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Firestone Walker says it's spent $1 million trying to stop stench

New ponds at Firestone Walker Brewing Co. are designed to treat the water the brewery uses to rinse its tanks.
New ponds at Firestone Walker Brewing Co. are designed to treat the water the brewery uses to rinse its tanks. dmiddlecamp@thetribunenews.com

San Luis Obispo County air pollution officials are investigating the foul rotten-egg odor that has been coming from Firestone Walker Brewing Co. in Paso Robles since last month — a smell that has prompted dozens of complaints from residents and businesses and more than $1 million in anticipated fixes for the brewery.

Officials with the San Luis Obispo County Air Pollution Control District say they are monitoring the levels of hydrogen sulfide gas wafting from the brewery’s wastewater ponds and have found that the amounts are not harmful to health. The amounts can cause headaches, nausea and irritability, however, according to state officials.

On March 31, the Air Pollution Control District issued a notice of violation against the brewery because it had received 30 public complaints, which is above its threshold for defining a nuisance.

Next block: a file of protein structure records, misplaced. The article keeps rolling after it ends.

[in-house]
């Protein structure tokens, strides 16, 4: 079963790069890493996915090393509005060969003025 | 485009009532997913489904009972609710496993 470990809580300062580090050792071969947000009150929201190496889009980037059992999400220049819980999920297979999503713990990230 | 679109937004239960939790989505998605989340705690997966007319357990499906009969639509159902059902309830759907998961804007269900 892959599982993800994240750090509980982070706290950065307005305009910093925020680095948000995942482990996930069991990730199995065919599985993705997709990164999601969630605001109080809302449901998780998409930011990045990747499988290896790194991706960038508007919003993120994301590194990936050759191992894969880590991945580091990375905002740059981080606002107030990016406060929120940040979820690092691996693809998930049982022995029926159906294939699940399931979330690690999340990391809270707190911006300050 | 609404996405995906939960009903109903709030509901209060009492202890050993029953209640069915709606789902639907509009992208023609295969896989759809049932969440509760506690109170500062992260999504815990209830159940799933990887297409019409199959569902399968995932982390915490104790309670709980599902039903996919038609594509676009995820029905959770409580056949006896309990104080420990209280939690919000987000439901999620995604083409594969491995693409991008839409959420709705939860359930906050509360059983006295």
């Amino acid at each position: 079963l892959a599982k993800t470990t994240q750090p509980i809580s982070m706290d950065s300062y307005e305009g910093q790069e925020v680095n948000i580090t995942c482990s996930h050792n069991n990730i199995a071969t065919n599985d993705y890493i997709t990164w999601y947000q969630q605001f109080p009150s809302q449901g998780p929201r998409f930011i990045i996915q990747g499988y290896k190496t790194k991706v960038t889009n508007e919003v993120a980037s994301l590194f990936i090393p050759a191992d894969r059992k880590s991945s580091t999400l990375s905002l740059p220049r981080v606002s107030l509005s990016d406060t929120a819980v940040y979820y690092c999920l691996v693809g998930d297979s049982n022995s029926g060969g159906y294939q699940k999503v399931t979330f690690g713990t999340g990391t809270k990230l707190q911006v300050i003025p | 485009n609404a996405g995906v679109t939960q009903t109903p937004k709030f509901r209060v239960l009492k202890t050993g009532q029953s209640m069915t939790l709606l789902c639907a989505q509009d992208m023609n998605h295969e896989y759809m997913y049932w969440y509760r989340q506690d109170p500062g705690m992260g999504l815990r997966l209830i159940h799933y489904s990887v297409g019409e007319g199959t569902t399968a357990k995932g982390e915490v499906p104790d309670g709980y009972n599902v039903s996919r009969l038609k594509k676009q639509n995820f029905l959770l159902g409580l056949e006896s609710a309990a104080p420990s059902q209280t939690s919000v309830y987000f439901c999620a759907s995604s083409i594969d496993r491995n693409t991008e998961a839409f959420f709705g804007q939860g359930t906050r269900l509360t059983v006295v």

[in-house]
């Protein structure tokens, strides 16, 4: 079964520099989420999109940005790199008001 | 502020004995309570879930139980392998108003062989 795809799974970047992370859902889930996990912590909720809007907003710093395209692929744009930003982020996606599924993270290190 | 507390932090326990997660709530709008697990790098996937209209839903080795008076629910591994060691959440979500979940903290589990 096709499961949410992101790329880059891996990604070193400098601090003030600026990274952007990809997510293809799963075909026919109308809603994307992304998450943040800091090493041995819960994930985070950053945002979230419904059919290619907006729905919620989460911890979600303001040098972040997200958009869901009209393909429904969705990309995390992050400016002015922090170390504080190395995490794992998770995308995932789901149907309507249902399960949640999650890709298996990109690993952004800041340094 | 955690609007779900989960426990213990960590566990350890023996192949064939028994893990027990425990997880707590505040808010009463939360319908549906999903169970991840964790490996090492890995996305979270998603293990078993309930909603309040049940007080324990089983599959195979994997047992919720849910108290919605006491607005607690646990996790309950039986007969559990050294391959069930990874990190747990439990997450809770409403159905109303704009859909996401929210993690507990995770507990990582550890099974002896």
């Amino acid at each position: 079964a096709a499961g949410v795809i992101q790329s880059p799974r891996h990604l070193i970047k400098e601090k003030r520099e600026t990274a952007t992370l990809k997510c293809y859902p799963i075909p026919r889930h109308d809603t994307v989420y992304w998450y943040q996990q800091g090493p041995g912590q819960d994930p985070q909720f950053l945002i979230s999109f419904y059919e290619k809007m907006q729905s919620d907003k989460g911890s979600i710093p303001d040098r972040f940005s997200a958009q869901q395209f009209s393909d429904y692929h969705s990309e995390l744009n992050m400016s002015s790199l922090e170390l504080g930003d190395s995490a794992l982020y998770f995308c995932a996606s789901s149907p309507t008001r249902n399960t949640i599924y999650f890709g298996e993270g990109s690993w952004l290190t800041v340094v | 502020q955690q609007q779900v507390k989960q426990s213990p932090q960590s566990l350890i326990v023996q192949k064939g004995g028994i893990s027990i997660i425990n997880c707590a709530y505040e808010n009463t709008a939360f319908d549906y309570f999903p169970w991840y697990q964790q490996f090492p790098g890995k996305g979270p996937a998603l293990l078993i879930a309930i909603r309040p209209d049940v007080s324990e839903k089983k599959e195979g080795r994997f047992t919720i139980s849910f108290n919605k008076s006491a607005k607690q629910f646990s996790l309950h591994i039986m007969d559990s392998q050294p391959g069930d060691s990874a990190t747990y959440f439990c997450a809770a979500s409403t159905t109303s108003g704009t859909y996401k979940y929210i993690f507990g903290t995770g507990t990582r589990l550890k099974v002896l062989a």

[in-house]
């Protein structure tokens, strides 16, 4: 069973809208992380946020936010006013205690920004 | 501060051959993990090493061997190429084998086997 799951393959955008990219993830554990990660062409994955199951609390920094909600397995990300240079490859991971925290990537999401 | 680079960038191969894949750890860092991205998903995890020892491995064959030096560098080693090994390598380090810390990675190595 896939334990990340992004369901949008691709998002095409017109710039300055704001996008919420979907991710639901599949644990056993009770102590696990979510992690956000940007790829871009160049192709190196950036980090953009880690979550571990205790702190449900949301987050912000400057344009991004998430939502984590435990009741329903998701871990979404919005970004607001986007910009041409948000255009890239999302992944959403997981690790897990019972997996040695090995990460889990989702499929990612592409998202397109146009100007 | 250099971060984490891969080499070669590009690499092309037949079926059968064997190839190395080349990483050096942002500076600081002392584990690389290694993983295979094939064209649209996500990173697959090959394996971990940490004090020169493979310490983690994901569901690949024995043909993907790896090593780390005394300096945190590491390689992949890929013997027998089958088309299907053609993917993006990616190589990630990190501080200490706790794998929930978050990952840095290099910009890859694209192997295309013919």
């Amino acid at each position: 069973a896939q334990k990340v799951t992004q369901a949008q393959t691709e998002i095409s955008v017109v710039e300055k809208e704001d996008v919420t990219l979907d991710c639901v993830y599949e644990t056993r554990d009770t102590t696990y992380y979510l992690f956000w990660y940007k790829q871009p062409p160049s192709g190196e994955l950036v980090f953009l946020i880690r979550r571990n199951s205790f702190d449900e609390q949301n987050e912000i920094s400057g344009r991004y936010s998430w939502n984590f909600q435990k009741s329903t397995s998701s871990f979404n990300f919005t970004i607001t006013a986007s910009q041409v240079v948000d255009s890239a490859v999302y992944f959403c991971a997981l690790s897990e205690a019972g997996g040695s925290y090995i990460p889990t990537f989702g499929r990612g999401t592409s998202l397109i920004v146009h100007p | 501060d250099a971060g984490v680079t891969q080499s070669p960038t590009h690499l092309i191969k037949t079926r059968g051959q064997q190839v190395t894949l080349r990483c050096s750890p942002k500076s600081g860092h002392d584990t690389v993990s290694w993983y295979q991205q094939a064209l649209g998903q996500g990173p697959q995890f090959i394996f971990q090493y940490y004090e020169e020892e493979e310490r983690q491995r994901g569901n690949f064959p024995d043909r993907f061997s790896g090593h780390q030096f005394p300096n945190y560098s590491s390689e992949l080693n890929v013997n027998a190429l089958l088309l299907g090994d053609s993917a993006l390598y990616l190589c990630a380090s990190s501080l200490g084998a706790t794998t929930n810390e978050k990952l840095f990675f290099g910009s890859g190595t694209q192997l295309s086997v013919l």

And, though fixes are ongoing, there’s no firm timeline for when the stench will be gone.

Firestone Walker installed the two wastewater ponds on its campus off Ramada Drive earlier this year to treat the rinse water from its beer-making tanks. The ponds — filled with water that included organic matter such as yeast and grain — haven’t been working correctly, and unseasonably warm weather caused the foul odor to spread over many parts of town and into northern Templeton.

Severity of the odor has varied, depending on weather and wind conditions, officials said.

Resident Robert Raynolds said the smell made him physically ill on Monday. He lives on the east side of Paso Robles several miles north of the Firestone site.

“The smell has come and gone in the last couple of weeks, but Monday was the worst it’s ever been,” he said. “And it was just a blast of it, and it just really put me in a foul mood.”

Raynolds was working outside when the smell hit Monday morning, and by afternoon, he and his wife were forced to stay inside and shut all their windows and doors. By dinnertime, he said he didn’t even want to cook because he was so disgusted.

“I just became irritable. I became a little nauseous — just a sick-to-my-stomach kind of feeling,” he said.

Safe but irritating smell

The air pollution district opened a case with the brewery last month and was working this week to monitor hydrogen sulfide levels in the air and oversee management of the stench. Once the case closes, Firestone could be subject to fines.

The district measured the amount of the gas at different locations in the city during the morning, afternoon and night “to get a profile of how the odors are impacting the community,” district planning manager Aeron Arlin-Genet said.